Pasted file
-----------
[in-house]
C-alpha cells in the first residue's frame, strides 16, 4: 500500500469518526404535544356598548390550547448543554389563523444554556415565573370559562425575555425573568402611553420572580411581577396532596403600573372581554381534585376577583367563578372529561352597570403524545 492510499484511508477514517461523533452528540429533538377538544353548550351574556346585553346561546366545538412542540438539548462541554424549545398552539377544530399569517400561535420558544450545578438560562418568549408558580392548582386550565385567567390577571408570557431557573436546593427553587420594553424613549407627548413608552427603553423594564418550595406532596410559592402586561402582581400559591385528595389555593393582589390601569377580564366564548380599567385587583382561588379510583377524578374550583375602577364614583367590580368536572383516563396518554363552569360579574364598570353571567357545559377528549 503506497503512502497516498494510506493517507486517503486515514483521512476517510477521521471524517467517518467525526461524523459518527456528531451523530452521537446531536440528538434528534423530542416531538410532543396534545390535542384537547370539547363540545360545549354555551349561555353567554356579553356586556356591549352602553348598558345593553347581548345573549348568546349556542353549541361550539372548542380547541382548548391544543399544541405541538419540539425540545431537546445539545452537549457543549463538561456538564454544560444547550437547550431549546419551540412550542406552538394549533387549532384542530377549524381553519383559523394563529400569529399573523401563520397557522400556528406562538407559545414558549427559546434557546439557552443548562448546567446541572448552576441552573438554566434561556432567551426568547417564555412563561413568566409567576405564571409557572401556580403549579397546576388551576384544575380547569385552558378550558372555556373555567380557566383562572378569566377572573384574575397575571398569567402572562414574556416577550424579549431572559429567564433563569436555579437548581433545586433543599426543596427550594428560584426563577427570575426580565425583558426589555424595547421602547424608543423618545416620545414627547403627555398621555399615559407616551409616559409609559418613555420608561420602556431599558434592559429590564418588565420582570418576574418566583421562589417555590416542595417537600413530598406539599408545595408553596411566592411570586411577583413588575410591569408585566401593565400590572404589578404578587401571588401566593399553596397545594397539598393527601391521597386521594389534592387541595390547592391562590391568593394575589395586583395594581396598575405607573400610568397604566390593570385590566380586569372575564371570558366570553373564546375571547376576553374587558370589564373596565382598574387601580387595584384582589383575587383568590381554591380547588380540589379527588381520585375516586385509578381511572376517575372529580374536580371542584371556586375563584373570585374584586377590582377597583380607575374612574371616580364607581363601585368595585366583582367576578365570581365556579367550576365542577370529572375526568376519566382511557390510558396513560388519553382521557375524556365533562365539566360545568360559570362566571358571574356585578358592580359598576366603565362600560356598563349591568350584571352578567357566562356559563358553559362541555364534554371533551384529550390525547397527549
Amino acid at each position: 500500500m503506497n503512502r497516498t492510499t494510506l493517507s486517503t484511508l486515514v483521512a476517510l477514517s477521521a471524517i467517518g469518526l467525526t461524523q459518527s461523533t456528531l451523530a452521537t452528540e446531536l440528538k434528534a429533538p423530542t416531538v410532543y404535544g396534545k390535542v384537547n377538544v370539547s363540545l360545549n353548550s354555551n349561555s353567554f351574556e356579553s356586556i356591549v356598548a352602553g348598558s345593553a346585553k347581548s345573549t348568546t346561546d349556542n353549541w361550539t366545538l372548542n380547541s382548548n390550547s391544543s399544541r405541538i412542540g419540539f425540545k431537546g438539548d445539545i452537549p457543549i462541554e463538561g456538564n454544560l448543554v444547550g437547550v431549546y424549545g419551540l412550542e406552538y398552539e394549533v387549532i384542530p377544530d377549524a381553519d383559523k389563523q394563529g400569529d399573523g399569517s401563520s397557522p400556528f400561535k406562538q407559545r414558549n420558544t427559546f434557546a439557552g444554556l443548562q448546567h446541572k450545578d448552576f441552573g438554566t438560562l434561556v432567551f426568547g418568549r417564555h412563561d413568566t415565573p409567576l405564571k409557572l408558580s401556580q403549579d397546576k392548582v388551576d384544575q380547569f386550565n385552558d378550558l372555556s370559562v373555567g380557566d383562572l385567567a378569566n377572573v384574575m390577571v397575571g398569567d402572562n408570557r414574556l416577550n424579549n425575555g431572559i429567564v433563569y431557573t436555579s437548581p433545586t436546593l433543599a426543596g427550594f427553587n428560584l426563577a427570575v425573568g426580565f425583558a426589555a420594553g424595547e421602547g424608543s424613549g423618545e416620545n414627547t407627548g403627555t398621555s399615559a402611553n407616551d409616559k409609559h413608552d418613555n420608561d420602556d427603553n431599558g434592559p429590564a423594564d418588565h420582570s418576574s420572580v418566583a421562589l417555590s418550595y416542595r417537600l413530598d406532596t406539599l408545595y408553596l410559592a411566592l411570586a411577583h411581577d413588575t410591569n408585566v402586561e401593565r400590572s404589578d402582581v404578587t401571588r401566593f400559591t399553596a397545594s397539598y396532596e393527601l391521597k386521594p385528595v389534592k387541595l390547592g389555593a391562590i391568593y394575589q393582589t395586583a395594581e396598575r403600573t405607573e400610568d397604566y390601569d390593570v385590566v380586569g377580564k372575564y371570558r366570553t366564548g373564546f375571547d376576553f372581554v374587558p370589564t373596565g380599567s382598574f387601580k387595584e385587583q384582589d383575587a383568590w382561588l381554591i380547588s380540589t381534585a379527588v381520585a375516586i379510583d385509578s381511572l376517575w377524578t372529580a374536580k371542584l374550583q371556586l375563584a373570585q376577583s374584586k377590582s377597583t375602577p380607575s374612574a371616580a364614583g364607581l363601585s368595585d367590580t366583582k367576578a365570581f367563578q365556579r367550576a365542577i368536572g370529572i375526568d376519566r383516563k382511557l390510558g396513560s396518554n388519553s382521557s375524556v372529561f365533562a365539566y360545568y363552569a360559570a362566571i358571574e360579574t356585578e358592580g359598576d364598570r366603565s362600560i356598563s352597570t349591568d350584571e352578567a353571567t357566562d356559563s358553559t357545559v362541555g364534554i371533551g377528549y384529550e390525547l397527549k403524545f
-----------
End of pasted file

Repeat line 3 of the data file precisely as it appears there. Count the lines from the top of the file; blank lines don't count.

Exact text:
Amino acid at each position: 500500500m503506497n503512502r497516498t492510499t494510506l493517507s486517503t484511508l486515514v483521512a476517510l477514517s477521521a471524517i467517518g469518526l467525526t461524523q459518527s461523533t456528531l451523530a452521537t452528540e446531536l440528538k434528534a429533538p423530542t416531538v410532543y404535544g396534545k390535542v384537547n377538544v370539547s363540545l360545549n353548550s354555551n349561555s353567554f351574556e356579553s356586556i356591549v356598548a352602553g348598558s345593553a346585553k347581548s345573549t348568546t346561546d349556542n353549541w361550539t366545538l372548542n380547541s382548548n390550547s391544543s399544541r405541538i412542540g419540539f425540545k431537546g438539548d445539545i452537549p457543549i462541554e463538561g456538564n454544560l448543554v444547550g437547550v431549546y424549545g419551540l412550542e406552538y398552539e394549533v387549532i384542530p377544530d377549524a381553519d383559523k389563523q394563529g400569529d399573523g399569517s401563520s397557522p400556528f400561535k406562538q407559545r414558549n420558544t427559546f434557546a439557552g444554556l443548562q448546567h446541572k450545578d448552576f441552573g438554566t438560562l434561556v432567551f426568547g418568549r417564555h412563561d413568566t415565573p409567576l405564571k409557572l408558580s401556580q403549579d397546576k392548582v388551576d384544575q380547569f386550565n385552558d378550558l372555556s370559562v373555567g380557566d383562572l385567567a378569566n377572573v384574575m390577571v397575571g398569567d402572562n408570557r414574556l416577550n424579549n425575555g431572559i429567564v433563569y431557573t436555579s437548581p433545586t436546593l433543599a426543596g427550594f427553587n428560584l426563577a427570575v425573568g426580565f425583558a426589555a420594553g424595547e421602547g424608543s424613549g423618545e416620545n414627547t407627548g403627555t398621555s399615559a402611553n407616551d409616559k409609559h413608552d418613555n420608561d420602556d427603553n431599558g434592559p429590564a423594564d418588565h420582570s418576574s420572580v418566583a421562589l417555590s418550595y416542595r417537600l413530598d406532596t406539599l408545595y408553596l410559592a411566592l411570586a411577583h411581577d413588575t410591569n408585566v402586561e401593565r400590572s404589578d402582581v404578587t401571588r401566593f400559591t399553596a397545594s397539598y396532596e393527601l391521597k386521594p385528595v389534592k387541595l390547592g389555593a391562590i391568593y394575589q393582589t395586583a395594581e396598575r403600573t405607573e400610568d397604566y390601569d390593570v385590566v380586569g377580564k372575564y371570558r366570553t366564548g373564546f375571547d376576553f372581554v374587558p370589564t373596565g380599567s382598574f387601580k387595584e385587583q384582589d383575587a383568590w382561588l381554591i380547588s380540589t381534585a379527588v381520585a375516586i379510583d385509578s381511572l376517575w377524578t372529580a374536580k371542584l374550583q371556586l375563584a373570585q376577583s374584586k377590582s377597583t375602577p380607575s374612574a371616580a364614583g364607581l363601585s368595585d367590580t366583582k367576578a365570581f367563578q365556579r367550576a365542577i368536572g370529572i375526568d376519566r383516563k382511557l390510558g396513560s396518554n388519553s382521557s375524556v372529561f365533562a365539566y360545568y363552569a360559570a362566571i358571574e360579574t356585578e358592580g359598576d364598570r366603565s362600560i356598563s352597570t349591568d350584571e352578567a353571567t357566562d356559563s358553559t357545559v362541555g364534554i371533551g377528549y384529550e390525547l397527549k403524545f